Hyperpat\’s HyperDay

SF, science, and daily living

Disasters for Fun

Posted by hyperpat on July 23, 2006

There’s a certain element in all of us, I think, that revels in the second hand delights of disasters. Certainly not first hand – oh, no, that would mean actually having to experience all the nasty things that go along with disasters, like pain, loss of loved ones, seeing the work of years wiped away in moments, and the daunting task of having to rebuild. But we love to read about such happenings as they happen to someone else.

And there are writers aplenty who have given us some great disasters to look forward to. Scared about the possibility of a meteor or comet hitting the Earth and wiping everything out? Try Larry Niven’s and Jerry Pournelle’s Lucifer’s Hammer. Blow up the planet by accident? There’s Eugene Burdick’s and Harvey Wheeler’s Fail Safe. Or let’s just hollow out the planet’s core till everything collapses, courtesy of a black hole – David Brin’s Earth. And then there are some books that look at what things are like long after the disaster occurred. Walter M. Miller’s A Canticle for Leibowitz looks at the world over a thousand year span after a nuclear holocaust, while Edgar Pangborn’s Davy is a Huck Finn set in partially drowned New England.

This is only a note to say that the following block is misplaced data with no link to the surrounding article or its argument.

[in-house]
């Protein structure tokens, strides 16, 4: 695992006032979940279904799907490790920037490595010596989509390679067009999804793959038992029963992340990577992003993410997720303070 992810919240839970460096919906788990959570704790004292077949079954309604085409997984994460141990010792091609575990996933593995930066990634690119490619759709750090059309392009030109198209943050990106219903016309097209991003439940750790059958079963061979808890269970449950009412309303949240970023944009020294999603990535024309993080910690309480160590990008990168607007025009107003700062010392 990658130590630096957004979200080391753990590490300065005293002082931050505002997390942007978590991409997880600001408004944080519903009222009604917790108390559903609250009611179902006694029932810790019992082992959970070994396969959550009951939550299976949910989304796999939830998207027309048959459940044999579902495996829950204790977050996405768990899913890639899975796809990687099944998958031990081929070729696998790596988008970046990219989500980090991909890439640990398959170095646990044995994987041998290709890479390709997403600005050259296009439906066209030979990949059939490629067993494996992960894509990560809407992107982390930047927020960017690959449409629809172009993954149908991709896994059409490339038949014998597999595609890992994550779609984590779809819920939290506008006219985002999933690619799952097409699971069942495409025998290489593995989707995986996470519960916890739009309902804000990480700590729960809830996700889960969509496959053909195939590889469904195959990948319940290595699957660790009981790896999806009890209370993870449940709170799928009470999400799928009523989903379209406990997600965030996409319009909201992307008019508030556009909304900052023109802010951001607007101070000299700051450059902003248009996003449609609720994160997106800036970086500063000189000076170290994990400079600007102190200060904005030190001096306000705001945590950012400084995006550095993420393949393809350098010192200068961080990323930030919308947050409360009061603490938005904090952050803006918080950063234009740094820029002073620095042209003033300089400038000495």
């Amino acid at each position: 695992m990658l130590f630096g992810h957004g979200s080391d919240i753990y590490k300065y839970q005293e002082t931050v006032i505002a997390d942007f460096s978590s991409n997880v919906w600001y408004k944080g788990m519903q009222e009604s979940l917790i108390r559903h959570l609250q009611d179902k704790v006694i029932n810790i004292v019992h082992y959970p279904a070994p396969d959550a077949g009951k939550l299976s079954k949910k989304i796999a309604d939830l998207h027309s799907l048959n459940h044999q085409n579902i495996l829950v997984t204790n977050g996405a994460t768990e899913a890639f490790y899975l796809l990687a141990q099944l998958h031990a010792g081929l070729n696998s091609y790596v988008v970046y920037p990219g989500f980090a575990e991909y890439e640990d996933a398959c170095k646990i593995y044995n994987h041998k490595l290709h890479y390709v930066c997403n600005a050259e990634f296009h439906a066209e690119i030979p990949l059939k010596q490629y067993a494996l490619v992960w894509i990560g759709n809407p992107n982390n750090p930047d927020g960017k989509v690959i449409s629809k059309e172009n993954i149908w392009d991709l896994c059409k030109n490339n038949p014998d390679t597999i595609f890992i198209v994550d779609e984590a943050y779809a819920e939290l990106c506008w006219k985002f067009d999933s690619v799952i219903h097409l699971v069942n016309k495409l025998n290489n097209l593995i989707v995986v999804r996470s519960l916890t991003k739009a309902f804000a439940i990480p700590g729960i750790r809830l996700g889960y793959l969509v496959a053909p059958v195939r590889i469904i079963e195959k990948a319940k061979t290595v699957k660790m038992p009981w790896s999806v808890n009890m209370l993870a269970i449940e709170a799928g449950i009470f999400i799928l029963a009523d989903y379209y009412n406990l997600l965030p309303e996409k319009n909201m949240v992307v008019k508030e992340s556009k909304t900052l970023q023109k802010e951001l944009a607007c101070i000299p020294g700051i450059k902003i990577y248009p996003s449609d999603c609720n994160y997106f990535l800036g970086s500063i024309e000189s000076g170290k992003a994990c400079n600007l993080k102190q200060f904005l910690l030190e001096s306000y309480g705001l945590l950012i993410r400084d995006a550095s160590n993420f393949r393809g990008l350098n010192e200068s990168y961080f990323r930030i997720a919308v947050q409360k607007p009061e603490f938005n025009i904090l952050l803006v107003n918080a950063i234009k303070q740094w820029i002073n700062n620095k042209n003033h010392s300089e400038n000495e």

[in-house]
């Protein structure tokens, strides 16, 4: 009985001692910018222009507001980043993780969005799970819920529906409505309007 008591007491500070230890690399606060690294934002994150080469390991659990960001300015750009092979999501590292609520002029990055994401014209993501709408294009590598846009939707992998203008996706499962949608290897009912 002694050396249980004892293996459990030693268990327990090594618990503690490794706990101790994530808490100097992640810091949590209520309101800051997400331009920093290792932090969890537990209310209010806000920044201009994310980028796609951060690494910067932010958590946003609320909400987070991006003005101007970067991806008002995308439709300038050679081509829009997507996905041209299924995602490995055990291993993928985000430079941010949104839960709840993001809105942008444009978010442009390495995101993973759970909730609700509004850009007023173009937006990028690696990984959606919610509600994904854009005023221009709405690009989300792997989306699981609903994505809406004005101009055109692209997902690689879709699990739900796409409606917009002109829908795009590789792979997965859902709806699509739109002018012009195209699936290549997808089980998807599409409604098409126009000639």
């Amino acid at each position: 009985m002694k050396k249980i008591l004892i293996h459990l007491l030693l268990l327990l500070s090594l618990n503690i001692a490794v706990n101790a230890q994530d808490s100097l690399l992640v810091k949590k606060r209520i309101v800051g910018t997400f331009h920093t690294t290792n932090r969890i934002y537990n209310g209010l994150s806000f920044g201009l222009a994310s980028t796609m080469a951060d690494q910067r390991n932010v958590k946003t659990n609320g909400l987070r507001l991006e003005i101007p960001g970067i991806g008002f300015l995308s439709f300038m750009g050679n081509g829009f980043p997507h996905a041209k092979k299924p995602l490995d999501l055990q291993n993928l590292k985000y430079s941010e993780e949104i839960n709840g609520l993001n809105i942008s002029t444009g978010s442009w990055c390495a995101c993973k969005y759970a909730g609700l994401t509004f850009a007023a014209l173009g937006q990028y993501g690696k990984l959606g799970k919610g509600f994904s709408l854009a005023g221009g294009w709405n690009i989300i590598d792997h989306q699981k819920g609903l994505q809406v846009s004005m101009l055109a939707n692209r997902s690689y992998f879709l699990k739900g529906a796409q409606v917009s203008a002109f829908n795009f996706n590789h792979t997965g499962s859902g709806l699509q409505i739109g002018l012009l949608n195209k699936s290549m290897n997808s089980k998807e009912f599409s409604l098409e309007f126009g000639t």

All of these books are excellent reading, well written and with some very cogent things to say about things that matter to all of us. And this small listing only scratches the surface of a veritable library of books that delve into those times when things just don’t go right. And just perhaps, reading these will allow us to make better preparations for the future, and possibly know what to avoid to prevent these nightmare scenarios from actually happening.

2 Responses to “Disasters for Fun”

  1. I do love A Canticle for Leibowitz, marvellous book. Other ‘disaster’ books well worth reading include Riddley Walker by Russell Hoban (the disaster happened some time ago in this one) and Day of the Triffids by John Wyndham – vastly underrated, probably due to the schlocky film.

  2. hyperpat said

    I read Riddley Walker about a year ago, and thought that while the constructed language was intriguing and well done, the basic plot was fairly typical (for SF). John Wyndham (John Beynon Harris) is someone that I went through many, many years ago. While his Day of the Triffids is good, and The Midwich Cuckoos is the one most people are familiar with, I think his best work was Chocky.

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